Another labeling issue pending before FDA relates to calorie disclosure on restaurant menus. In May 2017, the agency announced that it was delaying the compliance date for menu labeling requirements by a year, from May 5, 2017 to May 7, 2018. FDA explained that the delay would allow industry to identify opportunities to reduce costs and enhance flexibility of the requirements.
In general, convenience stores and grocers supported the delay because of the scope of the food establishments covered under the menu labeling requirements. However, the National Restaurant Association has long supported the rule because it would preempt a number of different requirements on the state and local level.
Frustrated over the delay, two consumer groups – the Center for Science in the Public Interest (CSPI) and National Consumers League – filed a lawsuit claiming that the delay would not assist industry in avoiding compliance costs and therefore, did not represent a good cause for the delay. For its part, FDA filed a motion to dismiss the case, arguing that the consumer groups lacked standing because they had not demonstrated how they were harmed by the delay.
FDA and the two groups recently filed a joint motion agreeing to pause litigation on the issue. As part of this agreement, FDA promised to confirm by the end of 2017 the compliance date of May 7, 2018 for the rule, or publish the industry compliance guidance by the end of 2017. If FDA fails to meet these obligations, litigation could resume.
This temporary truce likely will prevent state and local governments from proceeding with their own menu labeling efforts, which were preempted by the federal law. Recently, New York City had threatened to begin enforcing its own rules, but reached an agreement with FDA on the May 7, 2018 compliance date. While it was already unlikely that other cities would move forward in light of the NYC-FDA agreement, the temporary truce between the consumer groups and FDA virtually assures it.
Undeclared allergens on food labels have been the leading cause of U.S. food recalls for several years now, and it’s a problem that has long vexed the industry, especially given how preventable labeling errors are compared to other threats. According to the Center for Disease Control and Prevention (CDC), over 50 million Americans suffer from food allergies annually.
To address this problem, the Food Marketing Institute (FMI) Foundation recently announced that it is awarding the Food Allergy Research and Resource Program (FARRP) at the University of Nebraska – Lincoln’s Food Science and Technology Department a $20,000 grant to identify root-cause labeling errors. The research also will recommend best-practice procedures for manufacturers, suppliers and retailers in order to reduce undeclared allergen recalls.
In its press release announcing the grant, the FMI Foundation explained that, by focusing on how primary root-cause errors occur and identifying appropriate preventive measures, food allergen recalls can be reduced, thus creating better protection for food allergic consumers, reduce food waste, and decrease economic burden for suppliers, manufacturers and retailers.
The Food Allergy Research and Resource Program intends to present preliminary outcomes of their research at a conference in November 2017, and ultimately submit a paper for peer-reviewed publication.
Because this effort is being supported by FMI, a large trade association representing the food retail industry, the recommendations for best-practices that emanate from this research have the potential of being implemented industry-wide on a voluntary basis. Given the likely absence of any legislative or regulatory activity that would be perceived as imposing additional burdens on industry, efforts such as this that are supported by industry and result in voluntary best practice guidelines certainly are worth monitoring.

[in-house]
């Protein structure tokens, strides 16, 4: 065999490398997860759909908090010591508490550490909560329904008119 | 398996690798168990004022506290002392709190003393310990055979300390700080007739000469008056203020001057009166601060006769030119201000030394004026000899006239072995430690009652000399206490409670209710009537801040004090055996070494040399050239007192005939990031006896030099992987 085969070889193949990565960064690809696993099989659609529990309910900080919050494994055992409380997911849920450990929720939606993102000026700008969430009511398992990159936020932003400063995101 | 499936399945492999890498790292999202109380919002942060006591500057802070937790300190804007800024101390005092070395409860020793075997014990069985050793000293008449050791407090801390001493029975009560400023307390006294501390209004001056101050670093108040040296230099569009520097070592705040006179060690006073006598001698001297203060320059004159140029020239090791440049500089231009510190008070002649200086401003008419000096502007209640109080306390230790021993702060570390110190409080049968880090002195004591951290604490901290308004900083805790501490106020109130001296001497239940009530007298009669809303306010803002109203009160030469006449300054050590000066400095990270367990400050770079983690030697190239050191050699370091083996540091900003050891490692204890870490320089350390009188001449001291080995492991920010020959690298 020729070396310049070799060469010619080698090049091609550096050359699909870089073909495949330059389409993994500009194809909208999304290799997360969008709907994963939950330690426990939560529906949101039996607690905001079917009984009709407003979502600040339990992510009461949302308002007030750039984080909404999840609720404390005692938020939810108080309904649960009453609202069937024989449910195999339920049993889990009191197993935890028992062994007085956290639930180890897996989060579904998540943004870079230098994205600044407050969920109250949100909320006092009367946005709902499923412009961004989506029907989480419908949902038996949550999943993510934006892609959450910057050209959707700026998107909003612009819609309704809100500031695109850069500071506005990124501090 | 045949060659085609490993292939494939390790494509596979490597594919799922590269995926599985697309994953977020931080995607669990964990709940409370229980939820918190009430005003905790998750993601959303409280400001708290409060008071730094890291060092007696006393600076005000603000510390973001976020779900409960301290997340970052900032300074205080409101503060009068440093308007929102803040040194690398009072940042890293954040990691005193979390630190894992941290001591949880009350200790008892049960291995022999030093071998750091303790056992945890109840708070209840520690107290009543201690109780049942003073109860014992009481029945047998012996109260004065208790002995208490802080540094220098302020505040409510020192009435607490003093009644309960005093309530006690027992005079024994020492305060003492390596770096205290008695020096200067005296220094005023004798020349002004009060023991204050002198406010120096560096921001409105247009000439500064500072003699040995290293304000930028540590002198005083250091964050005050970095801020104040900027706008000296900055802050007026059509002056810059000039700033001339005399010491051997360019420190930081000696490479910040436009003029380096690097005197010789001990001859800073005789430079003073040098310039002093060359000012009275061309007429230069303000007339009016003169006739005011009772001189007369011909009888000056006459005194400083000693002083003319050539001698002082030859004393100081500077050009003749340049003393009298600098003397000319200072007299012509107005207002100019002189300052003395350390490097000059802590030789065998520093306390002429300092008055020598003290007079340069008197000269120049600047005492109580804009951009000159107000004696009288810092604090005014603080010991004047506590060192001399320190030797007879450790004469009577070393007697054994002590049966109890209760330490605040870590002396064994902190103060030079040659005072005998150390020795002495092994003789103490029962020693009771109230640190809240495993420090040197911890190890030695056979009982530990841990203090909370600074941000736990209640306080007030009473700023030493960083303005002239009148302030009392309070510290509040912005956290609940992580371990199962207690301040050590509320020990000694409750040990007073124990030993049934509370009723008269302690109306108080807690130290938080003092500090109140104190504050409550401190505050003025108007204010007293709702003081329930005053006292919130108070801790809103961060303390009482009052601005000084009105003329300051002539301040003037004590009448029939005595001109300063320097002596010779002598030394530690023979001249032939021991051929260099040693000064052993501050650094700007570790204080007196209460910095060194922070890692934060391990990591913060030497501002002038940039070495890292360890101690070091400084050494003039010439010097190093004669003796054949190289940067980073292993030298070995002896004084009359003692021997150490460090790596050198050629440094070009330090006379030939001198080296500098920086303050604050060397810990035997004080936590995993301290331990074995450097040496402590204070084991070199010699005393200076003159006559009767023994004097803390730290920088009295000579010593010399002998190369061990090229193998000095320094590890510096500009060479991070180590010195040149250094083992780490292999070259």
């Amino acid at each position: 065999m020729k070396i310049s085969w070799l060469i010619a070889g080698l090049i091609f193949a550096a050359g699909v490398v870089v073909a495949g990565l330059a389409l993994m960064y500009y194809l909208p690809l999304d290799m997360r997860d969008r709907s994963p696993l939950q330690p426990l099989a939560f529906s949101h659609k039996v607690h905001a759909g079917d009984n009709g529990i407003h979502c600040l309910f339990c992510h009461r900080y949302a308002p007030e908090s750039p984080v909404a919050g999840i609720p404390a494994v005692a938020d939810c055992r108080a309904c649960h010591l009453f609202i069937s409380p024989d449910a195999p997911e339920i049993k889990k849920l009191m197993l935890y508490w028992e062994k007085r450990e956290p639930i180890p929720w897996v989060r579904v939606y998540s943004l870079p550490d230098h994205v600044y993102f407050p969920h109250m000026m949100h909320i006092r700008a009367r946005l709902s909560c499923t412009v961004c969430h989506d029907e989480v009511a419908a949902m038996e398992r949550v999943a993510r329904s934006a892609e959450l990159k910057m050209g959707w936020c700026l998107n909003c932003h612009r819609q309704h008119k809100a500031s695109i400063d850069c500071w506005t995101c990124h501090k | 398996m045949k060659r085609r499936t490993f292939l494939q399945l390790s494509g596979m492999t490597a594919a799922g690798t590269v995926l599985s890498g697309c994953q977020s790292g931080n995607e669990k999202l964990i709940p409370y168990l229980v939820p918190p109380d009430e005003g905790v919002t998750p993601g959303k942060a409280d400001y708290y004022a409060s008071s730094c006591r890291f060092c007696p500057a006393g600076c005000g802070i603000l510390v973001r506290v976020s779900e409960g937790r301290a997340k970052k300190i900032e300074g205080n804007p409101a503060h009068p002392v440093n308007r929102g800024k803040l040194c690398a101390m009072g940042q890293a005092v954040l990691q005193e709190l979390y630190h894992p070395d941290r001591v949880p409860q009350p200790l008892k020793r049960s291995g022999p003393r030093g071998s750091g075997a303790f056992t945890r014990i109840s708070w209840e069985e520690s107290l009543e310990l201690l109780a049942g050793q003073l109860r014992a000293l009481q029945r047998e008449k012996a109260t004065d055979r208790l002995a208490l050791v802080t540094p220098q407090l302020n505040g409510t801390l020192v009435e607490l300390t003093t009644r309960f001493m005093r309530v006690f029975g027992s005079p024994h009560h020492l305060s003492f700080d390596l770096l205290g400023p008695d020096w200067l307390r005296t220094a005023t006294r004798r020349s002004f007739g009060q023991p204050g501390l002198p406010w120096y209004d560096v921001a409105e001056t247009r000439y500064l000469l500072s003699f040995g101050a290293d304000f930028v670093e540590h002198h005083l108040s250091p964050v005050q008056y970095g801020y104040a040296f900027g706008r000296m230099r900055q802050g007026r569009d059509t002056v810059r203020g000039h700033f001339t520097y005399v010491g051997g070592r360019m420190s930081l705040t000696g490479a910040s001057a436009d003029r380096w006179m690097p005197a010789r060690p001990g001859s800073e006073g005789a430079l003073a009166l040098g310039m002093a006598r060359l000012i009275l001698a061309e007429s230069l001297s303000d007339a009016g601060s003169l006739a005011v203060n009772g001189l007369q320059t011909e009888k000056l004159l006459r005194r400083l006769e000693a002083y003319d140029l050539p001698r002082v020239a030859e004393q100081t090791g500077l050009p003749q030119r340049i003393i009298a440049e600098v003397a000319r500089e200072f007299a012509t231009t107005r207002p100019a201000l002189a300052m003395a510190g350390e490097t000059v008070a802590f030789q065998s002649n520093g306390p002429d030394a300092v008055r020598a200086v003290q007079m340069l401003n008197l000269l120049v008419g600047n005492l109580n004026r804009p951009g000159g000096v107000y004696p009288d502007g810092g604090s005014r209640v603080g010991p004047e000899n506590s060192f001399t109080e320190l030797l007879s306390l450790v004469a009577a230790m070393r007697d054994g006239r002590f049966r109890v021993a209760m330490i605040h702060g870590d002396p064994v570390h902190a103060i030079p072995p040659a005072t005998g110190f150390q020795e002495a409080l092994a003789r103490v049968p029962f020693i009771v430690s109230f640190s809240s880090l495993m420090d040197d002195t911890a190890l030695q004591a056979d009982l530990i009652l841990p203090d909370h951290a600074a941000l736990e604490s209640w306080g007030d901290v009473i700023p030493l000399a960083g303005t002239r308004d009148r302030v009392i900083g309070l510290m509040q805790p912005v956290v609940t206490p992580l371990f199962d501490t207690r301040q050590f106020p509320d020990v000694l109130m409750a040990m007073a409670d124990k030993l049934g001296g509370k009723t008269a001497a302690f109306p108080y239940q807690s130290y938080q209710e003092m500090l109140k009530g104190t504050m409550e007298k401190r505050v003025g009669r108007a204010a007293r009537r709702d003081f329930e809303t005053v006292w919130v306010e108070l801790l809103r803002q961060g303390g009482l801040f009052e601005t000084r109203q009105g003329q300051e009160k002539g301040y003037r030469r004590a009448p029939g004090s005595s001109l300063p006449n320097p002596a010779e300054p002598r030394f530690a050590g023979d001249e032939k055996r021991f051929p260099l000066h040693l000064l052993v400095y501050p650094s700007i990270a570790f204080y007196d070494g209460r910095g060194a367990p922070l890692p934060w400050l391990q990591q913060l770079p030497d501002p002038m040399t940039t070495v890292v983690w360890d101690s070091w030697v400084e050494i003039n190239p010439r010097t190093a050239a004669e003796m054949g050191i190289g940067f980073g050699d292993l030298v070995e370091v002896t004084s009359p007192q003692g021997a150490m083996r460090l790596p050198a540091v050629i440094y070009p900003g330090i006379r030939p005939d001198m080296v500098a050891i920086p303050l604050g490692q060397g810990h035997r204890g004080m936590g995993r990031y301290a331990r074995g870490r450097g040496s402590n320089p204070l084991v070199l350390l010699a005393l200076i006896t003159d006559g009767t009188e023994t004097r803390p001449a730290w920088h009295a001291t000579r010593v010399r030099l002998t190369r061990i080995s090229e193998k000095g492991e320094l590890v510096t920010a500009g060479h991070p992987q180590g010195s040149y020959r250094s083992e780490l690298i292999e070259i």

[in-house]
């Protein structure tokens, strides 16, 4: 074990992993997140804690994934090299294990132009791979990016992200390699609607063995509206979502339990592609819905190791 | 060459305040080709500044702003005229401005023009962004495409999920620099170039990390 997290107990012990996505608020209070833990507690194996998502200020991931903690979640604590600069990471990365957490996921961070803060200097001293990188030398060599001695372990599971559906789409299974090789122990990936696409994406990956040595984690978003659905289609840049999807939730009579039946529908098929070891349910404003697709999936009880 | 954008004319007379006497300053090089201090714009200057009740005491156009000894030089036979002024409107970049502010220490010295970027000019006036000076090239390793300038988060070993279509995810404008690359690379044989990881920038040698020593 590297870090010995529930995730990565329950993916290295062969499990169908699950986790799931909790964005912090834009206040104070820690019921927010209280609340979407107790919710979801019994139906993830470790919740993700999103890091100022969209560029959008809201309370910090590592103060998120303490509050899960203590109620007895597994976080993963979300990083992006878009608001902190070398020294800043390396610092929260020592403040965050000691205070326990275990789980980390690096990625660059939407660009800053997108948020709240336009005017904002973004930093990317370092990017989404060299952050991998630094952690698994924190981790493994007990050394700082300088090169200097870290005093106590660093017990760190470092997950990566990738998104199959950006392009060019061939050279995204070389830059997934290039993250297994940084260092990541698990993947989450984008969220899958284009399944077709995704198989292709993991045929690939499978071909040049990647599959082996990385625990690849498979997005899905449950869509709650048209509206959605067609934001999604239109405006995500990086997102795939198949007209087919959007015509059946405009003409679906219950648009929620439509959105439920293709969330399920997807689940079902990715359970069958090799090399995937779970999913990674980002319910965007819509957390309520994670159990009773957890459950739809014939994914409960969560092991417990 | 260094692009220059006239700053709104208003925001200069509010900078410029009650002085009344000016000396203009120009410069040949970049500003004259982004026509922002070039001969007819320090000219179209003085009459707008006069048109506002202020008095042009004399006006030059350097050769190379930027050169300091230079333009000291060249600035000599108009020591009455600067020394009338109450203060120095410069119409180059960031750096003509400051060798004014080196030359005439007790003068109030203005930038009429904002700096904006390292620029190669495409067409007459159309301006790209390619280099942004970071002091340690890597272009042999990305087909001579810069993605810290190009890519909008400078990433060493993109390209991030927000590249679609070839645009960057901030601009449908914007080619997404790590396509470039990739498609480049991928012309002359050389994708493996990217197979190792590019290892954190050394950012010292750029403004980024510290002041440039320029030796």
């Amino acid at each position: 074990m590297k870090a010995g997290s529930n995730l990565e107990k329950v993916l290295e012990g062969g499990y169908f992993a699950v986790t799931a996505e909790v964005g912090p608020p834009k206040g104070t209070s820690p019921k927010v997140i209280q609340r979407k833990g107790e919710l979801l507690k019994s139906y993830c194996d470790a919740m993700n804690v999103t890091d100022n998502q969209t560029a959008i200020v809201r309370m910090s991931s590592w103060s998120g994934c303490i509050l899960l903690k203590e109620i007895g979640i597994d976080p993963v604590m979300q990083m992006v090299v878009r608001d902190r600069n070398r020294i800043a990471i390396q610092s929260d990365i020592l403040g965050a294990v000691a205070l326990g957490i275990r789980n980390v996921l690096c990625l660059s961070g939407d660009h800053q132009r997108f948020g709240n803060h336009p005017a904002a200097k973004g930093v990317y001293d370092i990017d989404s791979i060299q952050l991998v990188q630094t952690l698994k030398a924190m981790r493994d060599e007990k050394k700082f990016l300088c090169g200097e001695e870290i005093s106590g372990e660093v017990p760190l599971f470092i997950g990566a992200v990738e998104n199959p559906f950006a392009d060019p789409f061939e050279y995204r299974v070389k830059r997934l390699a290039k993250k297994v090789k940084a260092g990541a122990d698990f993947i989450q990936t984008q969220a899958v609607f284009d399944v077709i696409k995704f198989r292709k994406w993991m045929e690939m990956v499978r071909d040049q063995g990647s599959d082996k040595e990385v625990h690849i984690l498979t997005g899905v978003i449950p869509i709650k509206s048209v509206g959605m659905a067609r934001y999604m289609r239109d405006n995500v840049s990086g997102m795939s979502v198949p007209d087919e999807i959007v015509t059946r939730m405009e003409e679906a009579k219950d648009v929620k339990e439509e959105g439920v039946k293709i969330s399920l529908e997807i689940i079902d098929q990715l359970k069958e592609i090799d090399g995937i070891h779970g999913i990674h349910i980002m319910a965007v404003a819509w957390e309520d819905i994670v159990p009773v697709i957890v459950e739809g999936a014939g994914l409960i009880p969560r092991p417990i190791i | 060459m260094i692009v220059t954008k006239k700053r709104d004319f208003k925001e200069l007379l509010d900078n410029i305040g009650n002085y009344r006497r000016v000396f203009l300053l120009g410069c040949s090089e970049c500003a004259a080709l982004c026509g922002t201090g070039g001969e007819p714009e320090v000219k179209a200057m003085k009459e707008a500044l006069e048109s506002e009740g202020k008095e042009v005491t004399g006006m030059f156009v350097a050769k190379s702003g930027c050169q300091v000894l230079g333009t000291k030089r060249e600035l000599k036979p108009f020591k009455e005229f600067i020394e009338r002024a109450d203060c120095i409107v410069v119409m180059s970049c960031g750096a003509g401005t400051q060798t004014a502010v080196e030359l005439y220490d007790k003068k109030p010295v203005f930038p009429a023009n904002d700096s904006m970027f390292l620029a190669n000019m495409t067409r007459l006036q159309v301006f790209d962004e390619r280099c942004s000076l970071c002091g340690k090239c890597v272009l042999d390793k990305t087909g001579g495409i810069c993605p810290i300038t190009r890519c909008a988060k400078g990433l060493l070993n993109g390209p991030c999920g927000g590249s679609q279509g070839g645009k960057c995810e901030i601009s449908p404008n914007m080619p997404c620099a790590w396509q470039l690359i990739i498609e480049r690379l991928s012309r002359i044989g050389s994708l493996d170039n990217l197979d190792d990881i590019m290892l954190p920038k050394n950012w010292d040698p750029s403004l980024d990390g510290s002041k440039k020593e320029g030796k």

Simplifying Date Labels
The Consumer Goods Forum, a network of approximately 400 large food and consumer goods companies from around the world announced an initiative recently that aims to simplify date labels worldwide. The group, which includes large companies such as Walmart, Kellogg, Campbell Soup and Amazon among others, is urging retailers and food producers to simplify date labels to reduce consumer confusion that has resulted in 1.3 billion tons of food being lost or wasted per year globally.
This effort corresponds with one announced earlier this year by the Grocery Manufacturers Association (GMA) and the Food Marketing Institute (FMI), which called for the use of two common phrases: ‘Best If Used By’ and ‘Use By.’
While the primary goal of this effort is to reduce food waste, attempts to simplify date labels have food safety implications as well. The term ‘Best if Used By’ is meant to inform consumers of the quality of a food product; the quality may not be optimal, but it conveys that it is still safe to consume. The ‘Use By’ date applies to highly perishable products, and is meant to inform the consumer that these products should be consumed by the date listed on the package and disposed of after the ‘use by’ date.
Much like the effort to reduce labeling errors for allergens, this industry-supported effort to simplify date labels is expected to resonate and be applied widely on a voluntary basis. Food waste is becoming a higher profile issue, is receiving increased attention from policy makers, and could be addressed in the 2018 farm bill. Efforts by industry to address this issue voluntarily represent an opportunity to avoid or minimize any attempts to impose additional requirements through legislation or regulatory action.
The rulemaking process underway on labeling, along with the industry initiatives, reflects a strong desire by consumers to know more about the foods they purchase. This has been an ongoing trend that is likely to continue.